Someone who tries too hard. A poser.
A fool. A cretin. Characterized by low intelligence and/or self-steem.

A fixed false belief that is resistant to reason or confrontation with actual fact.


Skateboarding to Architecture

At last I've found another SKATEBOARDER ARCHITECT!
You must listen to the Dr. Iain Borden's podcast "Skateboarding to Architecture" to revise your idea of urbanism.

And if you're dedicated to Architectural Thinking, put your Blockbuster Card to good use once and get "Dogtown and Z-Boys" documentary.
This will make you look at the questions like:
What is culture?
What is a living design?
What does life in Urban Environment mean?
What is the influence of an architect on people's lifes?
in a different and wider perspective!

"two hundred years of
american technology
has unwittingly created
a massive cement
playground of
unlimited potential.
but it was the minds of
11 year olds that could see
that potential."
craig stecyk 1975

"skaters by their very
nature are urban guerillas:
they make everyday use of the
useless artifacts of the
technological burden, and
employ the handiwork of the
government / corporate
structure in a thousand ways
that the original architects
could never dream of"
craig stecyk 1976

Dr. Iain Borden
is Director of the School of Architecture, Director of Architectural History and Theory and Professor of Architecture and Urban Culture at the Bartlett School of Architecture. Educated at the University of Newcastle-upon-Tyne, UCL, University of London and UCLA, Iain is an architectural historian and urban commentator.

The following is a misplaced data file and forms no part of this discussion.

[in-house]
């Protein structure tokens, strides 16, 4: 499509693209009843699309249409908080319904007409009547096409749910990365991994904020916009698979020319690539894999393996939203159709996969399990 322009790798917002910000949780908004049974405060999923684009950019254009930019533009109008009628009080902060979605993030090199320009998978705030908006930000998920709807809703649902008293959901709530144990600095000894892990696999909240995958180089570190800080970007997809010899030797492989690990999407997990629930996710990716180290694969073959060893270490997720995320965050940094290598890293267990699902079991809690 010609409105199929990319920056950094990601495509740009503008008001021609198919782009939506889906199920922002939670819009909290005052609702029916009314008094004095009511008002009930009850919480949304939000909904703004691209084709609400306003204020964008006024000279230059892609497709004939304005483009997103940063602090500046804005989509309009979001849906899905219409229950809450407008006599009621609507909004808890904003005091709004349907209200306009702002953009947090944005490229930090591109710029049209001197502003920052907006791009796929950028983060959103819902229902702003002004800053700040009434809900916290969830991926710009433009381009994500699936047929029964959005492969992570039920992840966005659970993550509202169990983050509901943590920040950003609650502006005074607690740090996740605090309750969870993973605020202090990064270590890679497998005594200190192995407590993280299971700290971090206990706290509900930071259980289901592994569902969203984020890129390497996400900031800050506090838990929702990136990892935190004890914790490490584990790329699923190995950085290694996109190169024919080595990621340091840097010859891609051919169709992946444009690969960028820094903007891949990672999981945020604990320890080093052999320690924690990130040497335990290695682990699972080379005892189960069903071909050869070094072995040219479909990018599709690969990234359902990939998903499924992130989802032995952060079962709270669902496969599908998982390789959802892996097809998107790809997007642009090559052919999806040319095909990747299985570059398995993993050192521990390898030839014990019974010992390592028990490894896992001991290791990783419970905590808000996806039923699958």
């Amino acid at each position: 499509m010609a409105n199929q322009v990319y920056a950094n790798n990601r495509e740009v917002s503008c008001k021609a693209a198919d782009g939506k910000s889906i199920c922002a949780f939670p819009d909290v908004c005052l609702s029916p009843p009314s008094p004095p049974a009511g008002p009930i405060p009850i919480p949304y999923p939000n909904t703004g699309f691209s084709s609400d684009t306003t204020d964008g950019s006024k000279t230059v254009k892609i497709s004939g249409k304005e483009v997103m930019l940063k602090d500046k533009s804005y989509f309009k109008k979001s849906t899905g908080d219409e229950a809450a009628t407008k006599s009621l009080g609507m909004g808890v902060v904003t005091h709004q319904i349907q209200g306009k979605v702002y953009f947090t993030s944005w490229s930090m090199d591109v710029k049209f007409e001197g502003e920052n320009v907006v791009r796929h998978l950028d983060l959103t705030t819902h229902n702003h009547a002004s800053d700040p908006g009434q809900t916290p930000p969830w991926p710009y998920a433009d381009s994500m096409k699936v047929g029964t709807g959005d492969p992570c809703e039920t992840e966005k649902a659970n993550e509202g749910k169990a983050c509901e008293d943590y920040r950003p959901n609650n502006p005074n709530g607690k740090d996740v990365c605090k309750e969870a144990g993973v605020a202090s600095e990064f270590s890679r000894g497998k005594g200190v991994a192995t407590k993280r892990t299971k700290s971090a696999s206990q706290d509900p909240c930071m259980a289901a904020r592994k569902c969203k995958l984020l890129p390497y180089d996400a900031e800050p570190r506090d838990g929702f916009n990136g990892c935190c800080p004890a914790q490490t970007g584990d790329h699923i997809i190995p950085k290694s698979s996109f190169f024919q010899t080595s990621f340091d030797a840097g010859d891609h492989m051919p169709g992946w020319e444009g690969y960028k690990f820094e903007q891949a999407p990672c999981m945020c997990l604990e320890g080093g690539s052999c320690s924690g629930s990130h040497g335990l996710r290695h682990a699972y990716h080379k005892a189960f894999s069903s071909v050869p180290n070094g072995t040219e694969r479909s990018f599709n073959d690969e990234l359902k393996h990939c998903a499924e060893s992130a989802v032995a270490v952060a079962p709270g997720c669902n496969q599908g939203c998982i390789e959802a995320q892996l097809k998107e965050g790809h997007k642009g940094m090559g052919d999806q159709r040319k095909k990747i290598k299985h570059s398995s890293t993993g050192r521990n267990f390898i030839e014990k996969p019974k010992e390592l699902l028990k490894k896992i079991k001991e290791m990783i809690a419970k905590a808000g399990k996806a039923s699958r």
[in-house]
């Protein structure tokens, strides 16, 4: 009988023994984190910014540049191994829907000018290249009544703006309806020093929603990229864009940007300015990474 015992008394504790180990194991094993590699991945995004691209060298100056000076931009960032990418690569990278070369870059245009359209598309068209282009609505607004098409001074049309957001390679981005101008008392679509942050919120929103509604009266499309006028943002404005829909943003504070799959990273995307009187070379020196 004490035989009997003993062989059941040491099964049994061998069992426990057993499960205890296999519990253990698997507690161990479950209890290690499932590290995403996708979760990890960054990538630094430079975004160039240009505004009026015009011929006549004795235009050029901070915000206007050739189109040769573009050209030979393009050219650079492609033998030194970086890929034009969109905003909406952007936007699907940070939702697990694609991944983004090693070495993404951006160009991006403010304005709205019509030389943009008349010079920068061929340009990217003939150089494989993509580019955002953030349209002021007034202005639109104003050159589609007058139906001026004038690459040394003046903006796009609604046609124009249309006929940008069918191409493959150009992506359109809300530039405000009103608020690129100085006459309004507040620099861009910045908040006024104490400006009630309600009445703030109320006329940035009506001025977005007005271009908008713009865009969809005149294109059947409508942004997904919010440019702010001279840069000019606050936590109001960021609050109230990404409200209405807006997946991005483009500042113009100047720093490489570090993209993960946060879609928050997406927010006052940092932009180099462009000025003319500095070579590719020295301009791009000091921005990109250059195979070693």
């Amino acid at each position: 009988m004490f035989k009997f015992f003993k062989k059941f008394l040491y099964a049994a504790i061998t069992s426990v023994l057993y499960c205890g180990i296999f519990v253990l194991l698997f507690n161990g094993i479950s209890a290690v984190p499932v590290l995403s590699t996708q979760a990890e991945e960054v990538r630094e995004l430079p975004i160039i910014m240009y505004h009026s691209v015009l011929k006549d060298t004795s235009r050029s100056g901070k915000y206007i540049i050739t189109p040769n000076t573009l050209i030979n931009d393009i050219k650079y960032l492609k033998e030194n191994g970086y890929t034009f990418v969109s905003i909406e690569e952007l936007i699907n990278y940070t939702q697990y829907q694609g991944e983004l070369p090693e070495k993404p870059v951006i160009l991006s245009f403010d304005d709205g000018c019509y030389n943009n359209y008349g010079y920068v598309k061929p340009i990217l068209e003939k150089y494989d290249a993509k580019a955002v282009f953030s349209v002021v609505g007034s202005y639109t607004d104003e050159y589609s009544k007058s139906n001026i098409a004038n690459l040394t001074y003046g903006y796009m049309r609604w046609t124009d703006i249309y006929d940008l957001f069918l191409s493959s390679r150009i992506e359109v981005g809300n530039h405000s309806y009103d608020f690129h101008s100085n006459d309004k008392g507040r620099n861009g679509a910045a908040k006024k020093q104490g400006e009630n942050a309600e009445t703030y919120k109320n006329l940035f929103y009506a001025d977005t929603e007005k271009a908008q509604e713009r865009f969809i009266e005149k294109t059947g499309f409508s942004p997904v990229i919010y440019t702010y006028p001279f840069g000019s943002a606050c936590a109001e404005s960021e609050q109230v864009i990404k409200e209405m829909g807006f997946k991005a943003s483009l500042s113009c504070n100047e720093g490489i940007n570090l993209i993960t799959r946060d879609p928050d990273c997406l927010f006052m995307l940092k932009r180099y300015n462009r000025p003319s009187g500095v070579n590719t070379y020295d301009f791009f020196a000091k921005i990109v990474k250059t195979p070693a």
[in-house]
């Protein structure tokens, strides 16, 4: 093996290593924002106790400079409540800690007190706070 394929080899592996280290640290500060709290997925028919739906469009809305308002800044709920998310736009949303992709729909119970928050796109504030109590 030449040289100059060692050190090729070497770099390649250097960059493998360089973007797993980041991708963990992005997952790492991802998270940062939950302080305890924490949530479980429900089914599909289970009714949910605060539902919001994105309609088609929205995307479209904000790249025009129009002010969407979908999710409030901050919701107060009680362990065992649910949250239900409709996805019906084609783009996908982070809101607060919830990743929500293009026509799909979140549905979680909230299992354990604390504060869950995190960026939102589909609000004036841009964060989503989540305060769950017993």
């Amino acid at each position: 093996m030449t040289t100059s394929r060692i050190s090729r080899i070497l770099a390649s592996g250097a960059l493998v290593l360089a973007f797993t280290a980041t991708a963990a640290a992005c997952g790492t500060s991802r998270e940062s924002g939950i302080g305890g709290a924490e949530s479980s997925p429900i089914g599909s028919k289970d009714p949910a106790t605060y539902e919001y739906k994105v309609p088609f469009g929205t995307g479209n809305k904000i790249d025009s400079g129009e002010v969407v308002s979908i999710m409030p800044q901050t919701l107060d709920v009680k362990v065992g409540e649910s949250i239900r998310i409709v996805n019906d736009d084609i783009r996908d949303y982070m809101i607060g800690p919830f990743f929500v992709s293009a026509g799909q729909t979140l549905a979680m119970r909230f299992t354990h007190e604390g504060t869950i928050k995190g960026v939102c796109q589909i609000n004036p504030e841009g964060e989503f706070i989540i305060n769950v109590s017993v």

His wide-ranging historical and theoretical interests have lead to publications on, among other subjects, critical theory and architectural historical methodology, the history of skateboarding as an urban practice, boundaries and surveillance, Henri Lefebvre and Georg Simmel, Renaissance urban space, architectural modernism and modernity, contemporary architectural practice and theory, film and architecture, gender and architecture, body spaces and the experience of space.
His photographs have been widely published both in his own publications and those by other historians and architects.
Iain is a frequent contributor to conferences and exhibitions and has lectured widely around the world.

Want to find out more about Biomimicry?

I've been using and promoting to my colleagues Norbert Hoeller's weblog Clippings ever since I've discovered it.

Clippings is a great blog sponsored by Biomimicry Institude, full of news and information.
Norbert Hoeller is open to contributions and very kind on giving credits!


You can also reach my original post here.


Remperor builds Deathstar!!!

Well well! If your city planning is a JOKE, if you think Disneyland is a good planning example, then people propose you such Projects!

Rem Koolhaas from OMA and his Ras al Khaimah Convention and Exhibition Center ladies and gentlemen!
Dead Star designs Death Star!
Remperor designs Death Star!

I haven't seen any architectural review on this project! Everybody just makes fun of it!
So I'll be the first one writing a proper review! Here's a design flaw I've found:

"An analysis of the plans provided by Princess Leia has demonstrated a weakness in the Convention and Exhibition Center.